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The Digestive System: How Does It Work?

Medically reviewed by Regina Victoria Boyles, MD · Pediatrics

Written by Hello Doctor Medical Panel · Updated Oct 04, 2022

    The Digestive System: How Does It Work?

    What are the parts that make up the digestive system? Your digestive system is specially designed to convert the food you consume into nutrients that the body uses for energy, development, and cell repair.

    The digestive tract is made up of a single muscular tube that runs from the mouth to the anus. The mouth, pharynx (throat), esophagus, stomach, small intestine, large intestine, rectum, and anus are among the organs and parts of the digestive system that are crucial for processing food and liquids.

    Parts of the Digestive System


    The digestive process begins in the mouth when you chew. Your salivary glands produce saliva, a digestive juice, which moistens food so it moves more easily through your digestive tract. Chewing breaks the food into pieces that are more easily digested. Saliva mixes with food to start the process of breaking it down into a form your body can absorb and use.


    The throat, which is also known as the pharynx, is a component of the respiratory and digestive systems. It transports food, fluid, and air from the nose and mouth.


    The lower esophageal sphincter acts as a “valve” to prevent food from passing back into the esophagus. The esophagus is a muscular tube that extends from the pharynx to the stomach. It delivers food to the stomach through a series of contractions known as peristalsis.

    The esophagus is distinct from every other organ in the body because it is made up of both skeletal and smooth muscles. The upper part of the esophagus is entirely skeletal (2-4 cm). The middle is made up of both skeletal and smooth muscles. The lower part is about 11 cm long and entirely smooth. 


    The stomach is a sac-like organ with thick, muscular walls that mixes and breaks down food. It secretes powerful enzymes and acids that continue the process of digestion. The food then turns into the consistency of a liquid or paste and heads into the small intestine in small quantities.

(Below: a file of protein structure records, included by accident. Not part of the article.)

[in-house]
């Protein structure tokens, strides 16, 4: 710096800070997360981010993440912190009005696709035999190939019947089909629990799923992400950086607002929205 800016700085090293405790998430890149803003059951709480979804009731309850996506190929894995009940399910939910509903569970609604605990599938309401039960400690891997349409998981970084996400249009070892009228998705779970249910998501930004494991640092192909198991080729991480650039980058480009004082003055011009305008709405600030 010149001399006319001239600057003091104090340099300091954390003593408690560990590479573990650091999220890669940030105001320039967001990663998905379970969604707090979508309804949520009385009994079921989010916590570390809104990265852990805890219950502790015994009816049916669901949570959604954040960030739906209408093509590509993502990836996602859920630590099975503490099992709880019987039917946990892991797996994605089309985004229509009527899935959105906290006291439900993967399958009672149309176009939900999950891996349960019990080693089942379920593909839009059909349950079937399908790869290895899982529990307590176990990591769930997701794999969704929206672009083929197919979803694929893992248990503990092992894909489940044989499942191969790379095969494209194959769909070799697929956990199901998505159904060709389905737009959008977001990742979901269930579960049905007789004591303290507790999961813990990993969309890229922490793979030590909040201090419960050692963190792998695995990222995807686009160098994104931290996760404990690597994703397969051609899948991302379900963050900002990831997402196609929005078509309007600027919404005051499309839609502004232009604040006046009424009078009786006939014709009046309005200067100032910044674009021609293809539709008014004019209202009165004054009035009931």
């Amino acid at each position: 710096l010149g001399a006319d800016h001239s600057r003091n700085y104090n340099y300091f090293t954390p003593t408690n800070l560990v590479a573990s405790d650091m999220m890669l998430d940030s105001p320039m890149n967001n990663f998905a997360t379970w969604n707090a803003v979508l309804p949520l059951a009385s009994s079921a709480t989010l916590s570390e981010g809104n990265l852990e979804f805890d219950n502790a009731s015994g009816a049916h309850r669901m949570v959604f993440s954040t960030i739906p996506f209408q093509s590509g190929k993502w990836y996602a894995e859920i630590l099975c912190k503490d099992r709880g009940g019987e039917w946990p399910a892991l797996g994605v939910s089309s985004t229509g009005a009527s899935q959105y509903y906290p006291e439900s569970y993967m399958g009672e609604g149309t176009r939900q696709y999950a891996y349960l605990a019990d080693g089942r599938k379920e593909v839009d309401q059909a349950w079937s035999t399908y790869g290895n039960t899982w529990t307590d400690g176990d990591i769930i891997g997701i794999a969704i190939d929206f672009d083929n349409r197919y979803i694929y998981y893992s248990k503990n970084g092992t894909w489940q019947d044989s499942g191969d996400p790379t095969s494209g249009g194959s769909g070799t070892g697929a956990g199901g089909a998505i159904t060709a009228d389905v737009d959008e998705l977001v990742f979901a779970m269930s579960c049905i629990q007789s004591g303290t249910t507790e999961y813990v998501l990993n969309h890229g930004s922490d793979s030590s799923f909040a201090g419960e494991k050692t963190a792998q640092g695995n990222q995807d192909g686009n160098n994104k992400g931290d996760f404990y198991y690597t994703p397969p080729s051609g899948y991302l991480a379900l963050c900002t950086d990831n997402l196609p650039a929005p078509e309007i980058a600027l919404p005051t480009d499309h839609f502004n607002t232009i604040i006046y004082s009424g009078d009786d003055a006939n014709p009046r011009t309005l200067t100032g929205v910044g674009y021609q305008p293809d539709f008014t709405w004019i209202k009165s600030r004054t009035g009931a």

Small intestines

    Comprised of the duodenum, jejunum, and ileum, the small intestines fulfills three key tasks. It breaks down food further, absorbs key nutrients, and gets rid of wastes.

    The following three organs are crucial in aiding the stomach and small intestine in food digestion:


    The oblong pancreas performs a variety of tasks, including secreting enzymes into the small intestine that digest the protein, fat, and carbs in our diet.


    The liver performs a variety of tasks. But the two key roles include producing and secreting bile and cleansing and purifying the blood leaving the small intestine.


    Bile is produced in the liver and then, if it has to be stored, travels through a passageway known as the cystic duct to the gallbladder. The gallbladder releases the bile into the small intestine when it contracts during a meal.

    Colon (large intestine)

    What remains of the food from the small intestine is passed to the large intestine, or colon, after the nutrients have been absorbed. The colon is a 5- 6-foot long muscular tube that is made up of the cecum, the ascending colon (on the right), the transverse colon (across it), the descending colon (on the left), and the sigmoid colon.

    Stools, or waste from the digestive process, are passed through the colon by means of peristalsis (contractions), first in a liquid state and then in solid form as the water is removed from the stool. Stool is stored in the sigmoid colon until it empties into the rectum once or twice daily. It typically takes stool about 36 hours to pass through the colon. The stool itself is mostly food debris and bacteria.


    The rectum is an 8-inch chamber that connects the colon to the anus. Its functions include receiving feces from the colon, alerting you when it’s time for bowel movement, and holding feces until they are expelled.

    When something (such as gas or stool) passes through the rectum, sensors send a signal to the brain that rectal contents need to be released. 


    The pelvic floor muscles form an angle between the rectum and the anus to prevent stool from coming out when it is not supposed to. The two anal sphincters (internal and external muscles); the upper anus’ lining, which is designed to detect rectal contents and tell us whether they are liquid, gas, or solid; and the pelvic floor muscles all work together to pass stool during bowel movement. 

    Learn more about the Digestive System here


    Hello Health Group does not provide medical advice, diagnosis or treatment.

    Medically reviewed by

    Regina Victoria Boyles, MD


    Written by Hello Doctor Medical Panel · Updated Oct 04, 2022

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